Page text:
To the stars, out of pocketIn order to keep Blue Origin up and running, Jeff Bezos annually allocates $1 billion worth of Amazon stock to the aerospace company. It's a drop in the bucket for someone with a net worth of more than $150 billion, but in an interview, Bezos shared that the opportunity to explore worlds beyond our own was his top priority. He said Blue Origin was “the most important work I'm doing … I don't want my great-grandchildren's great-grandchildren to live in a civilization of stasis.”
Wild wealthBezos currently has a net worth of more than $150 billion, a sum that makes him richer than any other person alive. The next person on the list is Microsoft co-founder and Washington State neighbor Bill Gates.
Not always on topWhile Bill and Melinda Gates devote the majority of their time to philanthropy, it was noted in 2017 that of the top 10 billionaires in the world, Jeff Bezos was ranked last when it came to charitable giving.
Innovation runs in his family
Bezos isn’t the only one in his household who can think big. Recently, his four kids decided to get a little creative with Amazon hardware and affixed an Echo onto an iRobot Roomba with a significant amount of blue painter’s tape. While the construction may not be completely sound, the idea is something of a mind meld. According to a Bloomberg report, Amazon is currently at work on its own home robots.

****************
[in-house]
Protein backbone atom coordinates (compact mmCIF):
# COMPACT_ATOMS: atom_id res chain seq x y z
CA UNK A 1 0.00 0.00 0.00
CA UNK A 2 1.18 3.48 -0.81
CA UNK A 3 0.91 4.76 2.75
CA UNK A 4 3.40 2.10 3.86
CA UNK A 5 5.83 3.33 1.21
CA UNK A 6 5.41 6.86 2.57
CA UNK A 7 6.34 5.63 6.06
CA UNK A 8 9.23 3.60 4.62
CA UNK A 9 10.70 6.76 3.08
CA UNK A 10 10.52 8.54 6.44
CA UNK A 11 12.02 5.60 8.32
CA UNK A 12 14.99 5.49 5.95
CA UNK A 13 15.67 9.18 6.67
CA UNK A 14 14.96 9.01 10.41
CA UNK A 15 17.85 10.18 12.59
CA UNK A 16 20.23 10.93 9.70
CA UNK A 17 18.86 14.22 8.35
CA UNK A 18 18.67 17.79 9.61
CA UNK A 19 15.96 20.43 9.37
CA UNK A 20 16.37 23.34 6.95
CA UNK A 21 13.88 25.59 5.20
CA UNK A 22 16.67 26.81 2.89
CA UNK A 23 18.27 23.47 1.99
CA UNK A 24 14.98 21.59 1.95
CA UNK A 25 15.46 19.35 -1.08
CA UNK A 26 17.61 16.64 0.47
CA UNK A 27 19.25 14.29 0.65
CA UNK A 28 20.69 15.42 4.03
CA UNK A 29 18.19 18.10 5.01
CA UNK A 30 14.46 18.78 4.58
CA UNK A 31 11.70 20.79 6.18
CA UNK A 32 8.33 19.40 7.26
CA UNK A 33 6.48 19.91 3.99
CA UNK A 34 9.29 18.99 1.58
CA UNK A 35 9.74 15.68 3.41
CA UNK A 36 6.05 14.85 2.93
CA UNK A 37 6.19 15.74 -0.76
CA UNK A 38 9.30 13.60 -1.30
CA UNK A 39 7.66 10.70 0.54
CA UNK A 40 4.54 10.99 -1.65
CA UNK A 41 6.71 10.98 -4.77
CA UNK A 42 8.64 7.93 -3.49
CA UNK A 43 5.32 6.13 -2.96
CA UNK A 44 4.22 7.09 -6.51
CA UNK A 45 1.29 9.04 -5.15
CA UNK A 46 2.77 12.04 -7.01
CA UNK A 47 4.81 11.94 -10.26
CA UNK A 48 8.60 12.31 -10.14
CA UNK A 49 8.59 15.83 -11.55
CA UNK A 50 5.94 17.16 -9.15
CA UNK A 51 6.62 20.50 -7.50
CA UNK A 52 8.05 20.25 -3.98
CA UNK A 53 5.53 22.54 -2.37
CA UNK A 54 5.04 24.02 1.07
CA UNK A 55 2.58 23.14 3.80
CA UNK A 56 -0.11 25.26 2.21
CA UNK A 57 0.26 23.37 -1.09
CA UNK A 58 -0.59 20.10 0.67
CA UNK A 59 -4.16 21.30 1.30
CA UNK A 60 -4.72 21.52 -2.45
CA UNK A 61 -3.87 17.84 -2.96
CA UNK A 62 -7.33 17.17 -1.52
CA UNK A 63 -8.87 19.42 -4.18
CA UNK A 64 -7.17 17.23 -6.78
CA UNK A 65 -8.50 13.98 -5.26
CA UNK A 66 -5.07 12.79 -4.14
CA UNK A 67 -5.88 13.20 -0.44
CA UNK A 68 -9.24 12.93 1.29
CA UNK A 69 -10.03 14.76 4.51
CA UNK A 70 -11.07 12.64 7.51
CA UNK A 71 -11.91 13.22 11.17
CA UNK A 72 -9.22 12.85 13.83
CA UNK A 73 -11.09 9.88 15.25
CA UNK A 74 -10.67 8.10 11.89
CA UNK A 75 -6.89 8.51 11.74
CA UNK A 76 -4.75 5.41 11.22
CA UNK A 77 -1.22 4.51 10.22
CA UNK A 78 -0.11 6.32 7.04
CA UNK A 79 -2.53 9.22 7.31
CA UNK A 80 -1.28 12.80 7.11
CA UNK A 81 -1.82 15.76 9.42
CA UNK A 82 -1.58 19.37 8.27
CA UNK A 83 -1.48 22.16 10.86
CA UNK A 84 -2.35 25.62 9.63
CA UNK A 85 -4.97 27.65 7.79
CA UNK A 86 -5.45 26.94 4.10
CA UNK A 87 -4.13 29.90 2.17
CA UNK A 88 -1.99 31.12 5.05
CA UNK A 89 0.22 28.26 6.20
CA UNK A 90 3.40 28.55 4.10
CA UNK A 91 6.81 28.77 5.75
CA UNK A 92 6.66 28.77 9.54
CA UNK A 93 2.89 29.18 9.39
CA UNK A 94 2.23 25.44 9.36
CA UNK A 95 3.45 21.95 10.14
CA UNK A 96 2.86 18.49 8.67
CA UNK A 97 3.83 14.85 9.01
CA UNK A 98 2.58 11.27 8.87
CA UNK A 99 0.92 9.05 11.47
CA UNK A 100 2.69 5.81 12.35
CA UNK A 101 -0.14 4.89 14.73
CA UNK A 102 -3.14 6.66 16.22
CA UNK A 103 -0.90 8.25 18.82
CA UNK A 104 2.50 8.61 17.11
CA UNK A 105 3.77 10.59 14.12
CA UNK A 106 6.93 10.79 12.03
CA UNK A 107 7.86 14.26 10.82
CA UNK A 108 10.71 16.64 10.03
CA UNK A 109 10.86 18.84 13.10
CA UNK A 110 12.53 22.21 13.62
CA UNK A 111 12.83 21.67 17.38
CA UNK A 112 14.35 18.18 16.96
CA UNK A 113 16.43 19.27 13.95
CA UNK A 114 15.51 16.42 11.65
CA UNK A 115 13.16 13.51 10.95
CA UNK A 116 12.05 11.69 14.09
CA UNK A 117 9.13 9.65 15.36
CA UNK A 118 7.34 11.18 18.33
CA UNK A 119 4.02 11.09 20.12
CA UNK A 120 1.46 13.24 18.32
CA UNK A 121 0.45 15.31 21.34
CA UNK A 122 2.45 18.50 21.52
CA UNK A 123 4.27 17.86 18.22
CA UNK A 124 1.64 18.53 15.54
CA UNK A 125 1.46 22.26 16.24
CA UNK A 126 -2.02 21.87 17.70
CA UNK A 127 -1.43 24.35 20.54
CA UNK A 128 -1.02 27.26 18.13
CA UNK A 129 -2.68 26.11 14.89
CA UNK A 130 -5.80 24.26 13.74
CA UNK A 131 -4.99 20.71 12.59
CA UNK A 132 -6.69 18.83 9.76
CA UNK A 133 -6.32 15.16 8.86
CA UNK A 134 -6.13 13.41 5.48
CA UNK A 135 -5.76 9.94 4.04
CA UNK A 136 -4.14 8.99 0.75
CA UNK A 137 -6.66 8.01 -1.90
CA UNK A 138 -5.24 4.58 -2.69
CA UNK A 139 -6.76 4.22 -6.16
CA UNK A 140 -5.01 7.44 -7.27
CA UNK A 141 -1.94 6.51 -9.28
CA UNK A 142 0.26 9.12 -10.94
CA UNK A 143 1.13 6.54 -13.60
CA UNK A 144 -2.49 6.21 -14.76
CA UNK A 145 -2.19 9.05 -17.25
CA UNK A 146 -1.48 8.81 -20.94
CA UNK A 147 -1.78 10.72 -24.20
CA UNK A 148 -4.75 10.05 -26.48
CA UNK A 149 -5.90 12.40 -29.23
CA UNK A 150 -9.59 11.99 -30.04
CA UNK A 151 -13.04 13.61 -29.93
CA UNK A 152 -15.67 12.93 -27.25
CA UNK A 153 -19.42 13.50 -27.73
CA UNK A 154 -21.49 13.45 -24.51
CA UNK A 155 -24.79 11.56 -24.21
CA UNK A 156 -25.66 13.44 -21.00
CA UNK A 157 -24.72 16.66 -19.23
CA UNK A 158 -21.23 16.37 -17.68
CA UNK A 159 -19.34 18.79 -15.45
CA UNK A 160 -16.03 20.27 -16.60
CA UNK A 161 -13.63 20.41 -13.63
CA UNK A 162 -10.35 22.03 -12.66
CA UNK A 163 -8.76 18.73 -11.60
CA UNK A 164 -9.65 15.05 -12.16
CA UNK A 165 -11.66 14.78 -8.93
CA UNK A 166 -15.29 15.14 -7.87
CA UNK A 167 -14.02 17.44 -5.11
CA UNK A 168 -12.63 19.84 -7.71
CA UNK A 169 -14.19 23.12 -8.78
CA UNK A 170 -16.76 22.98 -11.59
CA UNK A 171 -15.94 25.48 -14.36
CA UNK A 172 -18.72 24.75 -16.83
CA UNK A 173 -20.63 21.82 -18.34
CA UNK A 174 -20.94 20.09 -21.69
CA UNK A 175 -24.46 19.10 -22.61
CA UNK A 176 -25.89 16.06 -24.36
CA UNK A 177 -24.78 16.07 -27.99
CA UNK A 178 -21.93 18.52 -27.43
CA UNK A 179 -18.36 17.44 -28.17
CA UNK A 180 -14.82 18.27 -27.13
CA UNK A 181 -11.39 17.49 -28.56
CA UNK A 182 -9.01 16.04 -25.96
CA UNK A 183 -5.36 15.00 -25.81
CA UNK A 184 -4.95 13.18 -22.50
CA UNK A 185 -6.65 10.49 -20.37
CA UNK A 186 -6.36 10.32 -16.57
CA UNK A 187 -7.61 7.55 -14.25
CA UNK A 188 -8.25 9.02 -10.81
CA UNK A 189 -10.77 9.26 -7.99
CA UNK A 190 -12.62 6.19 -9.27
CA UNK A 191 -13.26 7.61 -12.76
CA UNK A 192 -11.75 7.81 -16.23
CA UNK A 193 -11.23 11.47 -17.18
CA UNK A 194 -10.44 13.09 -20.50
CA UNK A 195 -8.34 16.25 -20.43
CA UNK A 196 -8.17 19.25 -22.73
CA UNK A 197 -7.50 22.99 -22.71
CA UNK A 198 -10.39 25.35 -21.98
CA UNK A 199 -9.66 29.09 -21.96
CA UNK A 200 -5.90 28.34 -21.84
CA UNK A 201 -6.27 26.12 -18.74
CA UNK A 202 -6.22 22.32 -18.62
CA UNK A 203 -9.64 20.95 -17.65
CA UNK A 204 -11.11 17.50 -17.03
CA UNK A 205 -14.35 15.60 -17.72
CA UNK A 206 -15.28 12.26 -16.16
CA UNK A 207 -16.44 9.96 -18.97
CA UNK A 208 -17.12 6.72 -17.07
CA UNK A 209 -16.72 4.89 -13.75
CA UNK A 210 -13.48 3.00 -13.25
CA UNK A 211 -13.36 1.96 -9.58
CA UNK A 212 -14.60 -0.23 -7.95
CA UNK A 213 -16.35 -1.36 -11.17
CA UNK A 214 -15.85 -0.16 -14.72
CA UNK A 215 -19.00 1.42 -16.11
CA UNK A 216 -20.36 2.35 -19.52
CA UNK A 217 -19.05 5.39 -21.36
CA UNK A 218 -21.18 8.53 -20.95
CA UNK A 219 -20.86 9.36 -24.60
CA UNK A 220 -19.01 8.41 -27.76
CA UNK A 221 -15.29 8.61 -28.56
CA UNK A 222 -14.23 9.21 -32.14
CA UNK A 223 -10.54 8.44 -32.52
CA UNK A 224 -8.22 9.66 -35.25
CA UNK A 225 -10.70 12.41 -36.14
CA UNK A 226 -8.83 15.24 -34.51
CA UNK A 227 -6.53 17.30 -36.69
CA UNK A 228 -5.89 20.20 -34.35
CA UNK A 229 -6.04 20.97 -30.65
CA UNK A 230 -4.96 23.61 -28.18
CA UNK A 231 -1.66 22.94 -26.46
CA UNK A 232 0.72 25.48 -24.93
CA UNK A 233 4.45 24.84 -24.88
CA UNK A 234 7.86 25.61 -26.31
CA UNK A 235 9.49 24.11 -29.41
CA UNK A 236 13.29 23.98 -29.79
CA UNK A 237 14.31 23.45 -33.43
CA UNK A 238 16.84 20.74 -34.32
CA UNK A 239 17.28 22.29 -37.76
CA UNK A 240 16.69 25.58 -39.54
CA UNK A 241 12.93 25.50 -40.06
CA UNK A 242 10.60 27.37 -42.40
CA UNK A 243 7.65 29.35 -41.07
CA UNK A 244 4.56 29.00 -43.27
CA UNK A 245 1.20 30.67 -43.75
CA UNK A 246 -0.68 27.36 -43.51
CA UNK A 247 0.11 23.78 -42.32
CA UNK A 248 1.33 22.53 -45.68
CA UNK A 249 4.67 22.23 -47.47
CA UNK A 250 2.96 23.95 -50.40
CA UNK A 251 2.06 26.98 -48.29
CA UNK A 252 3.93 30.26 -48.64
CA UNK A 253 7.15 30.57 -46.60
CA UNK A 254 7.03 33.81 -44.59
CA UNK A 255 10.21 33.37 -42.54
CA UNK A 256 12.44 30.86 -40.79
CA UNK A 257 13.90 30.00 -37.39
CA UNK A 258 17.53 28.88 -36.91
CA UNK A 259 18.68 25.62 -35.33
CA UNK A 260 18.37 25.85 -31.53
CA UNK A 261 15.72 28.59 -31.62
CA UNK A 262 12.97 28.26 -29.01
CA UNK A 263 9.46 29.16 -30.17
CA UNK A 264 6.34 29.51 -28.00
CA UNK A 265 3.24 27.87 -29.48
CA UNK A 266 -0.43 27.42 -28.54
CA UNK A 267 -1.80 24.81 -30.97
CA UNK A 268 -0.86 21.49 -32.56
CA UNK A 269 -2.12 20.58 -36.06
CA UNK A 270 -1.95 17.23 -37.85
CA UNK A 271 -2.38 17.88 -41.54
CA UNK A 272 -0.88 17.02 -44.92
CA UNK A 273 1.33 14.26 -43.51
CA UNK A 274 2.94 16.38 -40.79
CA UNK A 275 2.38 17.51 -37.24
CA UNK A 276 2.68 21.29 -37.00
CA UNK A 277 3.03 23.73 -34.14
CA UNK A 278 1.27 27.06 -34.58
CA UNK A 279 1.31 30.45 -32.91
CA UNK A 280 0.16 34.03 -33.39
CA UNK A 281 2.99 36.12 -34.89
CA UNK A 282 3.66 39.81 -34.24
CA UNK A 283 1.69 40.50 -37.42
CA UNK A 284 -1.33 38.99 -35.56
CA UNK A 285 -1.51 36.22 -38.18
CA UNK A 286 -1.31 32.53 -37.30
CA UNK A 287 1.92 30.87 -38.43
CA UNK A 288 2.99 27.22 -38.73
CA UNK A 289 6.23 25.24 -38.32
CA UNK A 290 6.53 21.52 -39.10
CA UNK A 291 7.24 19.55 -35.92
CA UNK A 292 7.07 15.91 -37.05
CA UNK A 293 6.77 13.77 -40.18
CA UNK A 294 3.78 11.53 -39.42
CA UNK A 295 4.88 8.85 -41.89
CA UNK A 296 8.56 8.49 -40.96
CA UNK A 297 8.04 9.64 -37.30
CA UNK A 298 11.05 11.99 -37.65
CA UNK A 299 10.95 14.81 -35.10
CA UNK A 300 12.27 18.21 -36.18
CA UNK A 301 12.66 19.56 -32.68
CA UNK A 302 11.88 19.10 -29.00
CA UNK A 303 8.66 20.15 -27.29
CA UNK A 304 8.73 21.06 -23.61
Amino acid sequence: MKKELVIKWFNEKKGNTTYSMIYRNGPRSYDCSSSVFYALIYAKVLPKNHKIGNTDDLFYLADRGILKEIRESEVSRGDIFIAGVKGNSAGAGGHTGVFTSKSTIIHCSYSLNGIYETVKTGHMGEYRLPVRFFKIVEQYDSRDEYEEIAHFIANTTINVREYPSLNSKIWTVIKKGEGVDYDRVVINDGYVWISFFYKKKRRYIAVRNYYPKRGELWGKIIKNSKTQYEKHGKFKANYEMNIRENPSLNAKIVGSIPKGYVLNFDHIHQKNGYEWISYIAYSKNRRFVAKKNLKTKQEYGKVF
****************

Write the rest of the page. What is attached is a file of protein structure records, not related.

A post shared by Jeff Bezos (@jeffbezos) on Jul 30, 2018 at 10:33am PDT
His parents got in on the ground floor
From the get-go, Bezos’ mom and stepdad were supportive of his entrepreneurial dream, so much so that they invested $245,573 in Amazon to help get it off the ground. It was a decision that paid off. Depending on how much of a stake his parents have in the company today, they could be worth nearly $30 billion.
While in the past Bezos has not opted to get involved in politics, while they were married, he and his former wife Mackenzie donated $10 million to a non-partisan super PAC. The With Honor Fund aims to help elect military veterans, both Democratic and Republican, to Congress.
All in the timing
At a September 2018 event in Washington, D.C., Bezos revealed that getting eight hours of sleep a night is key for his focus. He said he will never schedule a meeting before 10 a.m. and does his best to make major calls for the company before 5 p.m.
Rule of threeAt the same event, Bezos talked about his approach to decision-making. “If I have three good decisions a day, that’s enough,” Bezos explained. “They should just be as high-quality as I can make them.”
The customer comes first
When Bezos was figuring out how to expand beyond books, he decided to reach out to a random selection of 1,000 people and asked what they wanted to buy from Amazon. He recalled that the responses varied, but what they had in common was that they were things they needed to buy at that moment. “I thought to myself, ‘We can sell anything this way,’” Bezos said.
Nina Zipkin is a staff writer at Entrepreneur.com. She frequently covers leadership, media, tech, startups, culture and workplace trends.